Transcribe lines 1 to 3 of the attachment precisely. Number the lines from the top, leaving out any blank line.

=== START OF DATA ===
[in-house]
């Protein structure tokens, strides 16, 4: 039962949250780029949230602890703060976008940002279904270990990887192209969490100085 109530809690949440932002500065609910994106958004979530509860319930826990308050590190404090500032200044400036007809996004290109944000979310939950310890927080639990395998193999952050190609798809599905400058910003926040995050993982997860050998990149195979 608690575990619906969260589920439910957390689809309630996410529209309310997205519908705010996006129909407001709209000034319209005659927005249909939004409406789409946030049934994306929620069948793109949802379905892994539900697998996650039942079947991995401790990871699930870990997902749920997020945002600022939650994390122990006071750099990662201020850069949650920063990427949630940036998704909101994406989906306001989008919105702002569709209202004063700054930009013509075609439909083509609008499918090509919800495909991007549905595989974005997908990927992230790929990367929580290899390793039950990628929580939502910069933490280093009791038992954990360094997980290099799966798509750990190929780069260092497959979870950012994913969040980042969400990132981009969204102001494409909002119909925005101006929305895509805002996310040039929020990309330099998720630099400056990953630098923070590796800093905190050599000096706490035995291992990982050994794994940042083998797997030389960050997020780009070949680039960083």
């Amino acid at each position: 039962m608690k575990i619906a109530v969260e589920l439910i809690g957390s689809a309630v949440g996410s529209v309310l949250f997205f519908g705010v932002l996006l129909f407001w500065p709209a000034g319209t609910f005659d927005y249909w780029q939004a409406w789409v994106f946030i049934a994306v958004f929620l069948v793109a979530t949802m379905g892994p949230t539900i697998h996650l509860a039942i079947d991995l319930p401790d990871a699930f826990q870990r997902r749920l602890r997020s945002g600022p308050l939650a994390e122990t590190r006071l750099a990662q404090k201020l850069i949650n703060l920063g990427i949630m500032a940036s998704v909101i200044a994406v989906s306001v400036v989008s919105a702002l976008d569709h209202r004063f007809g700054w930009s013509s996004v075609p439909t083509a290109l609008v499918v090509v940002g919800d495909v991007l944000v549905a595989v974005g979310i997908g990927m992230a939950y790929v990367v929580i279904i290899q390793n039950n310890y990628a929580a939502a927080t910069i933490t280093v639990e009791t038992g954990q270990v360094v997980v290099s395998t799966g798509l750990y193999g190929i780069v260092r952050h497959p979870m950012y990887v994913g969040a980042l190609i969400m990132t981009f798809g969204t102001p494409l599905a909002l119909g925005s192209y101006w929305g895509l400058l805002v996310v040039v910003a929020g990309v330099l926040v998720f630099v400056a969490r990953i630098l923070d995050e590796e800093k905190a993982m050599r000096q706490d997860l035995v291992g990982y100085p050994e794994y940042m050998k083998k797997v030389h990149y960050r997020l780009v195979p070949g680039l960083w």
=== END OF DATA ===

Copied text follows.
[in-house]
């Protein structure tokens, strides 16, 4: 039962949250780029949230602890703060976008940002279904270990990887192209969490100085 109530809690949440932002500065609910994106958004979530509860319930826990308050590190404090500032200044400036007809996004290109944000979310939950310890927080639990395998193999952050190609798809599905400058910003926040995050993982997860050998990149195979 608690575990619906969260589920439910957390689809309630996410529209309310997205519908705010996006129909407001709209000034319209005659927005249909939004409406789409946030049934994306929620069948793109949802379905892994539900697998996650039942079947991995401790990871699930870990997902749920997020945002600022939650994390122990006071750099990662201020850069949650920063990427949630940036998704909101994406989906306001989008919105702002569709209202004063700054930009013509075609439909083509609008499918090509919800495909991007549905595989974005997908990927992230790929990367929580290899390793039950990628929580939502910069933490280093009791038992954990360094997980290099799966798509750990190929780069260092497959979870950012994913969040980042969400990132981009969204102001494409909002119909925005101006929305895509805002996310040039929020990309330099998720630099400056990953630098923070590796800093905190050599000096706490035995291992990982050994794994940042083998797997030389960050997020780009070949680039960083």
């Amino acid at each position: 039962m608690k575990i619906a109530v969260e589920l439910i809690g957390s689809a309630v949440g996410s529209v309310l949250f997205f519908g705010v932002l996006l129909f407001w500065p709209a000034g319209t609910f005659d927005y249909w780029q939004a409406w789409v994106f946030i049934a994306v958004f929620l069948v793109a979530t949802m379905g892994p949230t539900i697998h996650l509860a039942i079947d991995l319930p401790d990871a699930f826990q870990r997902r749920l602890r997020s945002g600022p308050l939650a994390e122990t590190r006071l750099a990662q404090k201020l850069i949650n703060l920063g990427i949630m500032a940036s998704v909101i200044a994406v989906s306001v400036v989008s919105a702002l976008d569709h209202r004063f007809g700054w930009s013509s996004v075609p439909t083509a290109l609008v499918v090509v940002g919800d495909v991007l944000v549905a595989v974005g979310i997908g990927m992230a939950y790929v990367v929580i279904i290899q390793n039950n310890y990628a929580a939502a927080t910069i933490t280093v639990e009791t038992g954990q270990v360094v997980v290099s395998t799966g798509l750990y193999g190929i780069v260092r952050h497959p979870m950012y990887v994913g969040a980042l190609i969400m990132t981009f798809g969204t102001p494409l599905a909002l119909g925005s192209y101006w929305g895509l400058l805002v996310v040039v910003a929020g990309v330099l926040v998720f630099v400056a969490r990953i630098l923070d995050e590796e800093k905190a993982m050599r000096q706490d997860l035995v291992g990982y100085p050994e794994y940042m050998k083998k797997v030389h990149y960050r997020l780009v195979p070949g680039l960083w």